Academic Analytics is the term for business intelligence used in an academic setting. There is an increasing distinction made between academic analytics and traditional BI because of the unique type of information that university administrators require for decision making. – Wikipedia

Why Academic Analytics

By leveraging technology, skills, and process improvements to bring data and analysis to bear on both strategic and operational decision-making, an academic analytics approach can empower decision-makers throughout the organization, make clear areas where resource allocations are at odds with priorities, and provide mechanisms to compare performance against professional standards or peer benchmarks.

In addition to alignment with strategic priorities, a successful academic analytics implementation can facilitate the integration of relevant and strategic information. Academic analytics can be seen as a key enabler for moving the an institution  forward, as it directly impacts the decision making process at the highest levels of the University.

Academic Analytic Tools and Systems

To obtain transparency and critical insights Academic analytics relies on the extraction of data from one or more systems, typically a course management system/learning management system and a student information system as these two system provide the most critical insight into organizational, faculty  and student performance. Some of the systems in today’s marketplace for Higher Education include Oracle, Datatel, Sungard, Jenzabar, Campus Management, Blackboard, Moodle, Sakai, Desire2Learn and eCollege. The central connection of data from these systems into a single logical entity provides the most granular insight possible. This data may be assembled live or stored into a data warehouse for ongoing use.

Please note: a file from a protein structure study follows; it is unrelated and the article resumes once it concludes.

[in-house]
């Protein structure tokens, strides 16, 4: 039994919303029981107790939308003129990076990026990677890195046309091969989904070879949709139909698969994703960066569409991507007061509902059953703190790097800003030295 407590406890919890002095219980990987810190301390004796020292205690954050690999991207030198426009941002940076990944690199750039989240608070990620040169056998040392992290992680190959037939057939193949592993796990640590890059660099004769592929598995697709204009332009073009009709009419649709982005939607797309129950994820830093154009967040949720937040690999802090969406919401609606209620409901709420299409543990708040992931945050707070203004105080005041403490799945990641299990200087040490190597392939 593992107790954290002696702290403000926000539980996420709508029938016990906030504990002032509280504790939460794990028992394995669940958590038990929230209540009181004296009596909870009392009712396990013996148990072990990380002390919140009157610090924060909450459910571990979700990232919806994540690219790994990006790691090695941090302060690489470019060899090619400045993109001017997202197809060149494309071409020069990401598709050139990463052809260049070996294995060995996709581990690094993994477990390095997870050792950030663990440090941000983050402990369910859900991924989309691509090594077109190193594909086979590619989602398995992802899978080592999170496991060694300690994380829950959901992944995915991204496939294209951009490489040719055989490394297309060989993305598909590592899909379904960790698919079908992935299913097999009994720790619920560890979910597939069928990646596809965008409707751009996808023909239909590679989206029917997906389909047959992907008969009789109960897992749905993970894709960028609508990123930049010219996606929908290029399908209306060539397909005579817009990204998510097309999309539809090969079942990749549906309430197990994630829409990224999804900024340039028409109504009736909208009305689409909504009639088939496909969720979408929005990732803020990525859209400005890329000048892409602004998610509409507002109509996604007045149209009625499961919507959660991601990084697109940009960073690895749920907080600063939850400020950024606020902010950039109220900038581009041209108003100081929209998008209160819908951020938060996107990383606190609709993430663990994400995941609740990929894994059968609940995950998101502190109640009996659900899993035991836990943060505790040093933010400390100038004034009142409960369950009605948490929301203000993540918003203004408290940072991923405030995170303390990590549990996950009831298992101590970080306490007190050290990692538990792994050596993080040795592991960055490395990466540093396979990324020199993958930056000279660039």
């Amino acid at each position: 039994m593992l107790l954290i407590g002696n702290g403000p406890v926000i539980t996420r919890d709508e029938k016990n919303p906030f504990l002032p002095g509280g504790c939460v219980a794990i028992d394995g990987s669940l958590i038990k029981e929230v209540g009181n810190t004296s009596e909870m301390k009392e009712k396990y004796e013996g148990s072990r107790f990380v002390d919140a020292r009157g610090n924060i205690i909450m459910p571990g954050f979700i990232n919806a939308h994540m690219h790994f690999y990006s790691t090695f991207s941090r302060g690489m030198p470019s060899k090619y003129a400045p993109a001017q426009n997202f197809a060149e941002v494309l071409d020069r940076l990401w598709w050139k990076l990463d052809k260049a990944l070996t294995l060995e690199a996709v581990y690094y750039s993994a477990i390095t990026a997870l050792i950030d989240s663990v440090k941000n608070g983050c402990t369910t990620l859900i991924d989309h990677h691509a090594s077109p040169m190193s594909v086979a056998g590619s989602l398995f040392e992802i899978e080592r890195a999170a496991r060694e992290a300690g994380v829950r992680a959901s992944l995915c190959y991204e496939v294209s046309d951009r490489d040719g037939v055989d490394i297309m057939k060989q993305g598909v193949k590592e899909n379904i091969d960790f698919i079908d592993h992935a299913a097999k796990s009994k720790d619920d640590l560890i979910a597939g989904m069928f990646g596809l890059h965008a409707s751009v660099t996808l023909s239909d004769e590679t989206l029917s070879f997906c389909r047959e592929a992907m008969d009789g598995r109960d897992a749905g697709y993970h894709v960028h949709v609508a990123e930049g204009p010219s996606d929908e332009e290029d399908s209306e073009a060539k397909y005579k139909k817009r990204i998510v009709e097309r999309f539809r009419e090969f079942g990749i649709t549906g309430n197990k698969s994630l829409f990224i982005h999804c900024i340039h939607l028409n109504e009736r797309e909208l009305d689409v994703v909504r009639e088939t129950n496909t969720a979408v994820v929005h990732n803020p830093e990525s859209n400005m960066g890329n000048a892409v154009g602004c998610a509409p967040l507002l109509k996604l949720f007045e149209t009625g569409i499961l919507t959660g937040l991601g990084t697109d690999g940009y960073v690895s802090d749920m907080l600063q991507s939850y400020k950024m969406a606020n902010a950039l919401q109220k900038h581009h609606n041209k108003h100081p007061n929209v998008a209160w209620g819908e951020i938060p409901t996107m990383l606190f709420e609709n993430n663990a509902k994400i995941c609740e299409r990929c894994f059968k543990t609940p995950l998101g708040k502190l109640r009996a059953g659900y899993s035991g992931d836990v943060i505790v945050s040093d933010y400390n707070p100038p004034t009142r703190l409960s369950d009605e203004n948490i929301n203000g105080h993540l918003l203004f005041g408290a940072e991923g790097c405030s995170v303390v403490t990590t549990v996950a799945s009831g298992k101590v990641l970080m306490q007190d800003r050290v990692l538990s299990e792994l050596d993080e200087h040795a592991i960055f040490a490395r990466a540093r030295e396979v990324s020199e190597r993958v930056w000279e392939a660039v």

By creating a centralized source strong correlations can be made from individual user demographics, acceptance and enrollment, academic performance, and financial data and  tied to real time activities, participation and content interactions

enteprise academic analytics

Once appropriate connectors are deployed into each system centralized data models can create an efficient means for assembling and constructing meaningful correlations that can be utilized as a baseline for executive and stakeholder insights. Role based dashboards and visualizations can then provide individuals with the intelligence they require to make strategic and effective decisions.